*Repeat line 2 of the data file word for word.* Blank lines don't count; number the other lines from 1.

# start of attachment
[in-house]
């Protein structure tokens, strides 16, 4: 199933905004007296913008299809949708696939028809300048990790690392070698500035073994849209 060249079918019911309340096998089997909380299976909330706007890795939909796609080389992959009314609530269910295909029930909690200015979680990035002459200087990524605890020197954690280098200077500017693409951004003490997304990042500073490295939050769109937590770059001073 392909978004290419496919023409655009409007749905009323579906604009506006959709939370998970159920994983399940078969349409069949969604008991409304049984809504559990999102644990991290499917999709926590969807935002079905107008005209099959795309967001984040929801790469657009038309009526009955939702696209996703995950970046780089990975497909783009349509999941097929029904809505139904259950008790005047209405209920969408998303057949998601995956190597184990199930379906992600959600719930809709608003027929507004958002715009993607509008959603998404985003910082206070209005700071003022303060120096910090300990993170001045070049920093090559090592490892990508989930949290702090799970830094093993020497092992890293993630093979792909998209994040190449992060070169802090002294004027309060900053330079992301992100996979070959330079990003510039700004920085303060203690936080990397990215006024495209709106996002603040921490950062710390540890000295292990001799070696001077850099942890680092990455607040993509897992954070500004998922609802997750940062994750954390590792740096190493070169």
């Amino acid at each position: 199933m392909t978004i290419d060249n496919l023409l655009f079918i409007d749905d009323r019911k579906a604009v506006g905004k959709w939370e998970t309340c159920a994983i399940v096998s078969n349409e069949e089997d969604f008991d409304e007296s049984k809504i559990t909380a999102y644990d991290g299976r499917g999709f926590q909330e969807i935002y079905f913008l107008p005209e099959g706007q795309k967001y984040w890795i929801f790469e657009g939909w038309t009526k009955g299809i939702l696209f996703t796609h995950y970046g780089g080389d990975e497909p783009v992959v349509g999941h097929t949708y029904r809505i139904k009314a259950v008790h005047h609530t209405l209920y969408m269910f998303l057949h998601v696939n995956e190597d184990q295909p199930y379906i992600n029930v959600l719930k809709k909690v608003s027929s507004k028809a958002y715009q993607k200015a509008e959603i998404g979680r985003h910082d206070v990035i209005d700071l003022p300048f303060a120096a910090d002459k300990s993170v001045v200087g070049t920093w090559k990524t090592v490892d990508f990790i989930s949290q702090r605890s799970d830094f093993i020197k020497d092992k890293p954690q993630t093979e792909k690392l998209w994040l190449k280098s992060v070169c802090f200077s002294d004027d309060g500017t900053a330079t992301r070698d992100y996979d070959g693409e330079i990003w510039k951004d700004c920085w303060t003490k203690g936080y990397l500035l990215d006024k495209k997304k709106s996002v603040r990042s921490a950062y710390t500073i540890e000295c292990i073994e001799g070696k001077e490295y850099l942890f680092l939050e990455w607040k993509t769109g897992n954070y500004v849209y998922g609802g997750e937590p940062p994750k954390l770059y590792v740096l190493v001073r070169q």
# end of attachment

């Protein structure tokens, strides 16, 4: 199933905004007296913008299809949708696939028809300048990790690392070698500035073994849209 060249079918019911309340096998089997909380299976909330706007890795939909796609080389992959009314609530269910295909029930909690200015979680990035002459200087990524605890020197954690280098200077500017693409951004003490997304990042500073490295939050769109937590770059001073 392909978004290419496919023409655009409007749905009323579906604009506006959709939370998970159920994983399940078969349409069949969604008991409304049984809504559990999102644990991290499917999709926590969807935002079905107008005209099959795309967001984040929801790469657009038309009526009955939702696209996703995950970046780089990975497909783009349509999941097929029904809505139904259950008790005047209405209920969408998303057949998601995956190597184990199930379906992600959600719930809709608003027929507004958002715009993607509008959603998404985003910082206070209005700071003022303060120096910090300990993170001045070049920093090559090592490892990508989930949290702090799970830094093993020497092992890293993630093979792909998209994040190449992060070169802090002294004027309060900053330079992301992100996979070959330079990003510039700004920085303060203690936080990397990215006024495209709106996002603040921490950062710390540890000295292990001799070696001077850099942890680092990455607040993509897992954070500004998922609802997750940062994750954390590792740096190493070169």